Last month, the $26.9 billion of junk bonds sold had the highest proportion of deals on record with weak investor protections, Moody’s Investor Service reported this week. About 60 percent of the risky U.S. corporate bonds sold had few protections written into their deal documents, Moody’s said. In the leveraged-loan market, nearly three quarters of the debt is “covenant lite” after three years of record issuance.
And this clearly isn’t a world without risk. Beyond from the obvious geopolitical ones, there are some less discussed but also in plain sight. Like… what if the US Congress fails to raise the debt ceiling this autumn?
Something new…Changing market flows
The rapid rise of ETFs (exchange-traded funds) has slipped far more under the radar, although less so these days as it’s being picked out by several commentators as being symptomatic of massive liquidity and the unpredictable change in market flows. An ETF owns underlying assets (stock, bonds, currency etc) and divides ownership of those assets into shares. These ‘passive’ investments now account for than $4tn of global assets under management. Their popularity is such that JP Morgan estimates that ETFs account for about 60% of the US equity asset management industry, doubling their share in the last decade.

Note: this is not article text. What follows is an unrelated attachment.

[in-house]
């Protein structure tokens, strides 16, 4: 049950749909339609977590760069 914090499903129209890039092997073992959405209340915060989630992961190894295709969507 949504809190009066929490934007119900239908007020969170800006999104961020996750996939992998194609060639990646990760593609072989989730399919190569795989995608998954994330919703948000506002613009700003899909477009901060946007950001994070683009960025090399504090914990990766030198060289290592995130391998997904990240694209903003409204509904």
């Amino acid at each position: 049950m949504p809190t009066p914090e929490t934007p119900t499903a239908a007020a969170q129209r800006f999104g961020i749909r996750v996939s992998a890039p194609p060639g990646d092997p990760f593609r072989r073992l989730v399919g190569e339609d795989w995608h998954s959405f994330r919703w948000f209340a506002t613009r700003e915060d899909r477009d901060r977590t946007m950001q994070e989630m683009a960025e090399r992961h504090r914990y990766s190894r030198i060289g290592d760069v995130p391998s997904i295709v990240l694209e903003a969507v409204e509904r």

That’s a great deal of money and it’s going into new areas – does that sound familiar? An “Inverse Vix” ETF that benefits from is the world’s 34th most actively traded equity security. Its popularity could be partly responsible for the low volatility, but no-one is sure – which is at least half the point. Perhaps these investments aren’t so ‘passive’?
Something digital…Structural stresses
It’s also worth remembering the interplay with political and structural risks – which for many companies remain the biggest concerns.
Take freight automation, one of the hottest topics in labour replacement. There are approximately 3.5m professional truck drivers in the United States, according to the American Trucking Association. And, unlike traditional industries, like steel and mining, jobs are spread across the country. Truck or delivery driver is the most common job in over half of US states. Automation is coming somewhere down the line and it will create new companies and jobs in data centres, but these aren’t like-for-like. Equally profound are the knock-on effects of driverless trucks – and cars – and of the shift to electric. We may have moved from peak oil supply to peak demand.
This is by no means an exhaustive list. I’m not expecting to wake up to a crash tomorrow– baring some catastrophic trigger – but we are watchful again.
If and how worry is starting to feed into markets and corporate behaviour is a subject we’ll return to next week.